Heap's first touchdown in six games lifted the Ravens to a 27-23 advantage with 5:12 left in the game.
"You could have drawn it up in the sand and run it," Heap said.
The Ravens' only touchdowns came through the air, but most of their production came on the ground.
Despite an early 13-0 deficit, the Ravens never wavered from their commitment to the run. The Ravens called 31 running plays and 22 passing ones. Ravens running back Jamal Lewis recorded his fourth straight 100-yard game against the Bengals, rambling for 121 yards at a 5.5-yard clip.
Blake, however, came up big when it counted with scoring throws of 39 yards to Travis Taylor and 22 yards to Heap. But take away those passes and Blake was 8-for-17 for 54 yards.
"When you win, there's no frustration," said Blake, a former Bengal who won in his first game back in Cincinnati.
Like Blake, the Ravens' defense stepped up at the most opportune times.
Down 13-7 in the final seconds of the first half, Williams intercepted a pass from Kitna at the Ravens' 2, broke Kitna's tackle and ran down the right sideline for a touchdown. His 98-yard interception return tied a franchise record.
"I didn't know how far 98 yards was," Williams said.
Allowing the Bengals' offense to run up and down the field all game, the Ravens buckled down at the end. After the Ravens took a 27-23 lead in the fourth quarter, the Bengals converted three fourth-down plays and got to the Ravens' 13-yard line. It was there where Kitna completed a 3-yard pass and had three others knocked away.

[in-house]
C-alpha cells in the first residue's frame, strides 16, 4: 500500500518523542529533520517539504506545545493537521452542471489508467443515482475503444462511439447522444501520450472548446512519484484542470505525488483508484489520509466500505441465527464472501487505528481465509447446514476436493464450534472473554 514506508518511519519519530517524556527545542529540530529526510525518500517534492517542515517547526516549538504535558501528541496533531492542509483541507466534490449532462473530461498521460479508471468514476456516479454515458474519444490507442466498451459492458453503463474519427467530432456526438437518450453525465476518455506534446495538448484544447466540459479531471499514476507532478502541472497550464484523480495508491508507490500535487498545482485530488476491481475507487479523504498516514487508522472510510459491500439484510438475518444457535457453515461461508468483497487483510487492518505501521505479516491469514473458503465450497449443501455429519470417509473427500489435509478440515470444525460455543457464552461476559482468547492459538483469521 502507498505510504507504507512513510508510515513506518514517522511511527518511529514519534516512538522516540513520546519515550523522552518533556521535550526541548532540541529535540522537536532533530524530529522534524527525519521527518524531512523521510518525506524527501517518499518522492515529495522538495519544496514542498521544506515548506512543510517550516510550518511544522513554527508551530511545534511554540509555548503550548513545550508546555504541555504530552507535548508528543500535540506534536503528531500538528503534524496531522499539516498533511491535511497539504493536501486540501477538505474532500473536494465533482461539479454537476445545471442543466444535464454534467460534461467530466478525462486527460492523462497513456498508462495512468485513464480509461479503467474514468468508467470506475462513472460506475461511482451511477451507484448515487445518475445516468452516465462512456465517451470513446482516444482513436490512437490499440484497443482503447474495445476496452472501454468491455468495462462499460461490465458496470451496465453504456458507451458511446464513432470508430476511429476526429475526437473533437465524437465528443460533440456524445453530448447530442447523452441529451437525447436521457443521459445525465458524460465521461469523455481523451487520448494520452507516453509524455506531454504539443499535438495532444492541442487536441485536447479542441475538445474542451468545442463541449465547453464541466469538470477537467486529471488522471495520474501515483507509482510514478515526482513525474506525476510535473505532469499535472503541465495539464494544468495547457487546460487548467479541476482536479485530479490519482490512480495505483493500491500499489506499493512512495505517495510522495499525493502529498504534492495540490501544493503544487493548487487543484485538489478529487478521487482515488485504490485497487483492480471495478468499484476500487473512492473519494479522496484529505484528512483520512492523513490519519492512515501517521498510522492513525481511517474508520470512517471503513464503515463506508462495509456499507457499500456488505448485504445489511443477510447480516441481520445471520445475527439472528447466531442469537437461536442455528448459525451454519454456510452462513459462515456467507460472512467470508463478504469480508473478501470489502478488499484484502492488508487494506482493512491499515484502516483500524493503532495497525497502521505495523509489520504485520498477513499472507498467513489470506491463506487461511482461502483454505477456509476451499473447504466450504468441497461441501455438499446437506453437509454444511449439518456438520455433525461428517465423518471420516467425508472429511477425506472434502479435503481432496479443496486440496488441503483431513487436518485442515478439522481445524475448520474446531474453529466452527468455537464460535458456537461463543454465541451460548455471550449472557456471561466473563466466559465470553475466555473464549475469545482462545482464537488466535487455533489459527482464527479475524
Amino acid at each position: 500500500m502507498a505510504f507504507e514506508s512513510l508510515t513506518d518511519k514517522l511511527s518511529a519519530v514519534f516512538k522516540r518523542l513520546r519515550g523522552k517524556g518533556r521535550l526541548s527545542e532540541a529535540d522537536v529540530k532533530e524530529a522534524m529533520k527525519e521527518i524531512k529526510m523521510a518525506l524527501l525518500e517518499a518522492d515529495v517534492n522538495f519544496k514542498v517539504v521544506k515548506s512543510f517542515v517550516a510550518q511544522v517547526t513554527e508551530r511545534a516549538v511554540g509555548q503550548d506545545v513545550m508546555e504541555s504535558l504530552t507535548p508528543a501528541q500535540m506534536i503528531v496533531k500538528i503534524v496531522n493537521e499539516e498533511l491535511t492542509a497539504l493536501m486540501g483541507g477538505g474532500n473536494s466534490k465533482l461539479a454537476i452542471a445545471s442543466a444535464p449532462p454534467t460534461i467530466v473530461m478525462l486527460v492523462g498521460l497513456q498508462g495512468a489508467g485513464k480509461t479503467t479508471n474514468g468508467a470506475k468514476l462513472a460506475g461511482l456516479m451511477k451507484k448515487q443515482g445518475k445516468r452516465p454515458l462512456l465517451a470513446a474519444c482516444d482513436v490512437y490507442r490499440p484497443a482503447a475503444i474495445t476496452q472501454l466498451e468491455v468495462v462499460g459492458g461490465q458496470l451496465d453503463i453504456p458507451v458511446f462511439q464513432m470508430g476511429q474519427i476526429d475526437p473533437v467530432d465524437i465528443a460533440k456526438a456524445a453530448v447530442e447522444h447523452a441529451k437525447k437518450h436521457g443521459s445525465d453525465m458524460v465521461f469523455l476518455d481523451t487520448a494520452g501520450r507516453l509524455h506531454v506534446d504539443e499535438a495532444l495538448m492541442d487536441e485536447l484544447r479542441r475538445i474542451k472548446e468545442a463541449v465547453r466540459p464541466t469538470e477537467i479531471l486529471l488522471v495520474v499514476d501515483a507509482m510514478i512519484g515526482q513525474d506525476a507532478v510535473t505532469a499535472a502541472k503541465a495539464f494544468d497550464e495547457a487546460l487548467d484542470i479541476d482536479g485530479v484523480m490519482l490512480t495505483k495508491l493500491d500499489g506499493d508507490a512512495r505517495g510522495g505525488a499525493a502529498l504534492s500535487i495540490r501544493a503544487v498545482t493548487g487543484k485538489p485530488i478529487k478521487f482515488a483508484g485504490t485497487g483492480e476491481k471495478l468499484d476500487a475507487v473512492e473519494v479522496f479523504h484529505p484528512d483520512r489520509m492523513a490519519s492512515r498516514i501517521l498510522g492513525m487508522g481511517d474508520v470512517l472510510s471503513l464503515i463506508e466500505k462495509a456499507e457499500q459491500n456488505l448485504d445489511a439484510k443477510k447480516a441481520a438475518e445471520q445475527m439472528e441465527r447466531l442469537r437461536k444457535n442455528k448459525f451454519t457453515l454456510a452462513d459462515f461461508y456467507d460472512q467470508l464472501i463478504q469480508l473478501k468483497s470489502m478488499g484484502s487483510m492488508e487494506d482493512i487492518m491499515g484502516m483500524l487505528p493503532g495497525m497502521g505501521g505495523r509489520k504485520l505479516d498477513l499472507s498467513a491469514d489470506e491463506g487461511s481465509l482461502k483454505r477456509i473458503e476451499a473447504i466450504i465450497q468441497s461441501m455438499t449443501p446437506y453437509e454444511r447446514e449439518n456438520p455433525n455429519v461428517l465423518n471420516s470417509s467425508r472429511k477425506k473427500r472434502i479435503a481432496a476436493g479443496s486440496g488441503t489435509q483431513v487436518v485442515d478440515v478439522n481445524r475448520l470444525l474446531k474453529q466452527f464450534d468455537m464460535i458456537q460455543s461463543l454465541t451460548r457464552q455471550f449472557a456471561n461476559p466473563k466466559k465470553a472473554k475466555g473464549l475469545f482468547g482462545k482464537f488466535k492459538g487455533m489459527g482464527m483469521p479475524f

Ravens defensive end Adalius Thomas batted down the final pass with 28 seconds left, deflecting it at the 5-yard line with his right hand that was fitted for a brace after he suffered a wrist injury earlier in the game.
Of the Ravens' six wins this season, their defense has now needed to stop a potential game-winning, fourth-quarter drive in four of them.
"I think we've been here a lot of times this year and we know how to respond," Thomas said. "It's just like another test. That's the only thing we count on was someone making a play."
For the first three quarters, the Ravens seemed to be giving the game away.
John Jones' holding penalty negated a 39-yard field goal in the first quarter. Then, a personal foul on Peter Boulware and an illegal leaping penalty on Randy Hymes set up the Bengals' 40-yard field goal that put Cincinnati ahead 16-14 with no time left on the clock in the first half.
The Ravens finished with eight penalties for 79 yards, and Billick expressed concern over the mental mistakes.
"We did a couple of dumb things today that should have cost us the game," Billick said.
The Ravens, who were 0-6 when trailing in the fourth quarter this season, finally had an answer this time and find themselves facing a bigger question.
"We're now at a point where, OK, where are going with this thing?" Billick said of his Ravens, who are at .500 for the third time this season but have never had a winning record. "We've got four games left, we're at .500 and that's a good sign. We are active and alive. We'll see how this thing plays out."Copyright © 2014, The Baltimore Sun